Today love with all its passions and pains is now battered down to a dimunitive ‘ lv’ as its travels in mindless forwards on sms.The grandeur of sex with all its inherent pining , longing and fulfillment is down to slap-bang and what-did-you-say- your- name- was coupling.And who has the time to wallow in the pleasure-pain of a true blue heartbreak!
I think human beings have short changed all that makes us human. The rat race has shorn us of emotions.So much so that we bury a parent and go back to work the next day because it would cut into our annual leave.Practicality? Or just a plain mistrust of emotions?A cruel battening down of the heart’s natural reactions?
Emotions –pain, pleasure, love, sorrow, hurt and joy, even anger, are what make human beings rise above the animal plane.They are the warp and weft of life.The tapestry that the heart weaves with a multitude of dark , myriad hued and glimmering gold and silver threads to create unique pattern of each individual life.
With Mayurkhund I wanted to write about larger than life emotions. A young girl’s life long quest for a missing mother.A mother ‘s story of passion , betrayal and inevitable slide into alcoholism.Grand passions of a dissolute Maharjah.Unrelenting vengeance long in the planning.Generosity and forgiveness.A lifetime of an unspoken love.And what better place to locate them in than Rajasthan with its grand sweep of geography rife with lore and myths that inspire the Rajputs to this day.The long repeated tales of love and valour that still echo in the folk songs and seem to hum in the desert air.
So I have a microcosm in Mayurkhund.( Don’t look it up. No such place exists.) It could be any small thikkana in the stark vastness of the Thar desert .It has its own mythology and mysteries, its own stories of erstwhile Maharajas and its own ghosts.Its palace, now fallen on stringent times, is still rife with old world loyalties, intrigue and plots and murder conspiracies.Its two Ranis’ live in an uneasy harmony and its heir apparent has not quite recovered from a coma following a polo fall.Into this closeted milieu comes back Amari who has her own ghosts to lay, her own answers to find and to come to terms with a first intense love that still has the power to topple the construct of her new life in Mumbai.
A larger than life tale with larger than life emotions that ripple across the pages.Mayurkhund has no message to hold out for the reader except that emotions are not something to be ashamed off and to seal away in steel lined chambers of the heart as we get on with life.They are life itself..in all its fascinating dramatic facets.So go on.Make yourself the larger than life heroine or hero of your own life.Make life larger.Stir in the intensity.Intensify the pallid colours .
Mayurkhund spans two decades and two generations to tell the stories of a mother and daughter with sensitivity and an exploration into the psyche of both as they manage the challenging situations that life throws their way.
I think my uncle (the window pane smasher) now settled with his third wife in Toronto would love this book.So would you.Unfortunately the widow who mourned her husband for 16 years is now cavorting with him up in the heavens .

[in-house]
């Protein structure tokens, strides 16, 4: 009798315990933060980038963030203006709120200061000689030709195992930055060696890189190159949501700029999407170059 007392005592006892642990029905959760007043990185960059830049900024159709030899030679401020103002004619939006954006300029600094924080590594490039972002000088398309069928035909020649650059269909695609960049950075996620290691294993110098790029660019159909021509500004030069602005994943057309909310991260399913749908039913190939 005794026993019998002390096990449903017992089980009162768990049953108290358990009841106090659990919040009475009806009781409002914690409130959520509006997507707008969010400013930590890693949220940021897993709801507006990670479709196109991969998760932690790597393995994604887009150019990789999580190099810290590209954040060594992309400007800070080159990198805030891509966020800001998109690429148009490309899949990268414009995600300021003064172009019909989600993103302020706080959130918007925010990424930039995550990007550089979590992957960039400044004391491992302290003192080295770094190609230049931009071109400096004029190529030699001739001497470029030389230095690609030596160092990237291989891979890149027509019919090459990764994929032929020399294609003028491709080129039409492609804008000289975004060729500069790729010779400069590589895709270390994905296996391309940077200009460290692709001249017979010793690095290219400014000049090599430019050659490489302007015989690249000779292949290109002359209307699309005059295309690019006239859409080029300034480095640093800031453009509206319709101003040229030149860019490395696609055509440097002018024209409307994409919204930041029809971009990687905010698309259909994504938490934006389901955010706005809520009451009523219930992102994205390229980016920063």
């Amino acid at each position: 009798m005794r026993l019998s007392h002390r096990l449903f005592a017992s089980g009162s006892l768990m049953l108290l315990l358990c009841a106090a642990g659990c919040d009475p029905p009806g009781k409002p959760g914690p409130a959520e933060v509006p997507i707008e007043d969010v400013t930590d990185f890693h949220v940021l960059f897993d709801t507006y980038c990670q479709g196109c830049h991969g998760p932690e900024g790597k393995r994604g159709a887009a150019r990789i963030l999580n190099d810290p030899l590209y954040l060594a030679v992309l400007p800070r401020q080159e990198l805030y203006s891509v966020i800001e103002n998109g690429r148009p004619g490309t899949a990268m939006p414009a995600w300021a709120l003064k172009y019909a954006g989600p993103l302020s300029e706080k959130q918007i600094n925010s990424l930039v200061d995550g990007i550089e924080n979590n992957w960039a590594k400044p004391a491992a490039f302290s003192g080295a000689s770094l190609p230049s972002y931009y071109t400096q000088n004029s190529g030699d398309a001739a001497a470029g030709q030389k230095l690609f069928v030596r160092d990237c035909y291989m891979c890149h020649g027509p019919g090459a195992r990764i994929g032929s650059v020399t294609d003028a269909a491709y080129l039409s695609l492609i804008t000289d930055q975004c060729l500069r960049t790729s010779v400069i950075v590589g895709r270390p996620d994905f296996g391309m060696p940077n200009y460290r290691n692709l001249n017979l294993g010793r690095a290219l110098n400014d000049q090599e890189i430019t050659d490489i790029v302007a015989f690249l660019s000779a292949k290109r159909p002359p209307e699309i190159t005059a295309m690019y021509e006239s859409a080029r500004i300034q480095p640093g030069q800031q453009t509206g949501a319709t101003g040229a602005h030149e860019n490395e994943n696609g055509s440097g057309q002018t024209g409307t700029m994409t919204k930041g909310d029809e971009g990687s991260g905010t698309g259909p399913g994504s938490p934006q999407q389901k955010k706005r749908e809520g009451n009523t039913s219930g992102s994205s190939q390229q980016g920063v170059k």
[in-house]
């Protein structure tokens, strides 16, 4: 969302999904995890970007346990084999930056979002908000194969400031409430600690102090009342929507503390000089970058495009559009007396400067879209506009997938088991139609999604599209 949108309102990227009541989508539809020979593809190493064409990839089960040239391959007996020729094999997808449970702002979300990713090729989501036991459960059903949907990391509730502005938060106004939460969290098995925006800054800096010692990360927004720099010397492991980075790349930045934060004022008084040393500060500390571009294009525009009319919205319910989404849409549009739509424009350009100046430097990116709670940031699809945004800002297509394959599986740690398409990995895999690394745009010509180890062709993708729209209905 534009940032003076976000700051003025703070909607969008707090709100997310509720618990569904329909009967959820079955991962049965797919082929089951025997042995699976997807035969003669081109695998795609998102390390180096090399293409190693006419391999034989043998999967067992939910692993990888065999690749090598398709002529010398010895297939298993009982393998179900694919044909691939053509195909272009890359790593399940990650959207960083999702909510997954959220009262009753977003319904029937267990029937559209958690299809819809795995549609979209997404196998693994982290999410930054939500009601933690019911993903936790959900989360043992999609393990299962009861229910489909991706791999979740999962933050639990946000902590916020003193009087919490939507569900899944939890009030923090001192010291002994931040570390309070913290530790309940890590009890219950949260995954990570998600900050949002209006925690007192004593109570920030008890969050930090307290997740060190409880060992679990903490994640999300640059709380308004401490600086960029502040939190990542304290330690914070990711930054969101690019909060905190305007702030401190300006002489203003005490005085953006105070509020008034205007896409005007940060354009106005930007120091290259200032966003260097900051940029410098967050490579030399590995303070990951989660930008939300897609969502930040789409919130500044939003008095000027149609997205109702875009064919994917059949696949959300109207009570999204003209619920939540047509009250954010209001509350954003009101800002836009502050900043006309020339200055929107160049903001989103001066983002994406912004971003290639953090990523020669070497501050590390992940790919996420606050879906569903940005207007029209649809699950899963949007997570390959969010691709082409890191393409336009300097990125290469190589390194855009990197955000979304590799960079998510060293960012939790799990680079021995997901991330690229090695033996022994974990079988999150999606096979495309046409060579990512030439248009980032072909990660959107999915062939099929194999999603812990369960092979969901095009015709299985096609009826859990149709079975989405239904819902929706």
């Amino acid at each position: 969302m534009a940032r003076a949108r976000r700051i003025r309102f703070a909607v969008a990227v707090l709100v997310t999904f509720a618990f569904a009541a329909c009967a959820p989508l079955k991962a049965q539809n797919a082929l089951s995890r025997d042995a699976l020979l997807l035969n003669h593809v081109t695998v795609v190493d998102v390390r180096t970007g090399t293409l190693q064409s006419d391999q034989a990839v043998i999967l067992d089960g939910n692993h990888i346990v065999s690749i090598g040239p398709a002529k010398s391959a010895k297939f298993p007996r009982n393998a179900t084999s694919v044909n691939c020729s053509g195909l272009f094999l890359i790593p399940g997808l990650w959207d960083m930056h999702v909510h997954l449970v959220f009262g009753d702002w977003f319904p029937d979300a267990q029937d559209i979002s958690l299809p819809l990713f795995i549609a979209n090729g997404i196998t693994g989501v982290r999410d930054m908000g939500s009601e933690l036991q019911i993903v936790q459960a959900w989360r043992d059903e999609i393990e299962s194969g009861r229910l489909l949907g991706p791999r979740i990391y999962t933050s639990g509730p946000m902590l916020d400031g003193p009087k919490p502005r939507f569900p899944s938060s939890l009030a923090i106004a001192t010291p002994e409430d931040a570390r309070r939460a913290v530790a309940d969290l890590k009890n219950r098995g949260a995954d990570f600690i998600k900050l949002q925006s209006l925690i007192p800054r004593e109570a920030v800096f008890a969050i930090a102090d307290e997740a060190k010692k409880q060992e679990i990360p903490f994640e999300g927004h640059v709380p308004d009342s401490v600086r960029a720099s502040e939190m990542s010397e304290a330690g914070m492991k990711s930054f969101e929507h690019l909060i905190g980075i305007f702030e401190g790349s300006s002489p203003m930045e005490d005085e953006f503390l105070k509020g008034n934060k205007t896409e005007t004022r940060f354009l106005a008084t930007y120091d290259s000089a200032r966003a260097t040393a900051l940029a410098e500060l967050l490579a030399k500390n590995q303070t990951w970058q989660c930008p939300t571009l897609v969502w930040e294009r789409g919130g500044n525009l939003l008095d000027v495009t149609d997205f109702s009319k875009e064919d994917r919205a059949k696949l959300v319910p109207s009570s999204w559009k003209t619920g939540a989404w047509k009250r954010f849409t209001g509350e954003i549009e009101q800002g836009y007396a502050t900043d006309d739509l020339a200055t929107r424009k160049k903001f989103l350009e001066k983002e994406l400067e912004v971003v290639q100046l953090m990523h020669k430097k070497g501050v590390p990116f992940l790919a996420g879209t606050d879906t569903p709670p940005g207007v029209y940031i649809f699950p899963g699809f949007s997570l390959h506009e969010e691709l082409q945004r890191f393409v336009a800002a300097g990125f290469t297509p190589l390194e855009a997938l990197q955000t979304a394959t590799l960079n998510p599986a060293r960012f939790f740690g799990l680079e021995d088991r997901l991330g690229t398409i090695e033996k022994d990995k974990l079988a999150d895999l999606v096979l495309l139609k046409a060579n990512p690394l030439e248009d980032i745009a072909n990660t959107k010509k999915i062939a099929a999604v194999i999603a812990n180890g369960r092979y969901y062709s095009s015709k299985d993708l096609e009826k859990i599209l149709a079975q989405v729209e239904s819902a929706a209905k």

What Readers say
Cracks in the mirror: Review of House of Discord by Sadiqa Peerbhoy – StoryFuntastika
Have you seen a crystal ball that reflects everything around it in multiple images? Sadiqa Peerbhoy’s House of Discord is exactly this multi-mirrored ball that she dangles adroitly in the middle of Mumbai city throwing up reflections of what one loves and regrets of that great Indian business centre.
As I made inroads into the Peerbhoy’s tale of the Deshmukh family with its multi-layered plot and subplots, Colleen McCollough’s The Thornbirds profiling the dysfunctional Cleary family came to mind. Peerbhoy’s character delineation is as smooth as silk draping the reader in its emotional rigours, suddenly catching him unawares on a roller coaster ride of impassioned highs and lows. Not just that, the author has the skill of evoking compassion for even the nastiest of her protagonists. Whether it is the autocratic matriarch or the spineless father, she deftly reveals a facet in them that incites the reader’s admiration. In that respect, I found her characters true to life…absolutely, naturally human.
I cannot say enough about her ingenious sketches of the house as well as the vibrancy of Mumbai, past and present. I could actually visualize the house in my mind’s eye…one of the many charming yet sadly dilapidated sprawling villas that dot the backyards of Mumbai’s modern high rises. In fact, the house itself is the chief protagonist of Peerbhoy’s tale. There is even a ghost residing in it lending a heart-breaking poignancy to its eventual, relentless demise. The backdrop of Mumbai or Bombay culture; an erstwhile unified patchwork of communities, religious tolerance, easygoing socializing, focus-only-on-business attitude being forcibly converted into a violent, insular, bigoted society is painted in bold colours on her canvas. The discordance in the lives lived within the Barrot House echoes the discordance outside it.
Command over language and its proficient use to full potential is another signature of this author. I must mention how much I enjoyed her brilliantly original metaphors and idioms. They were so pleasurable that I would go back and reread the sentences to fully relish their flavour.
Even-paced, the tale never flags and there always another exciting incident around the corner to keep the reader constantly on the edge. Still, I wish the English son who enters quite late into the family portrait had something more to contribute than just his presence.
The House of Discord shelters not just any family; its distinctive, idiosyncratic members wheedle into your heart, get under your skin and wield the power to live in your mind long after their tale ends. I hope I shall have the opportunity to enjoy many more enthralling epistles from the abundantly creative pen of author Sadiqa Peerbhoy in the near future.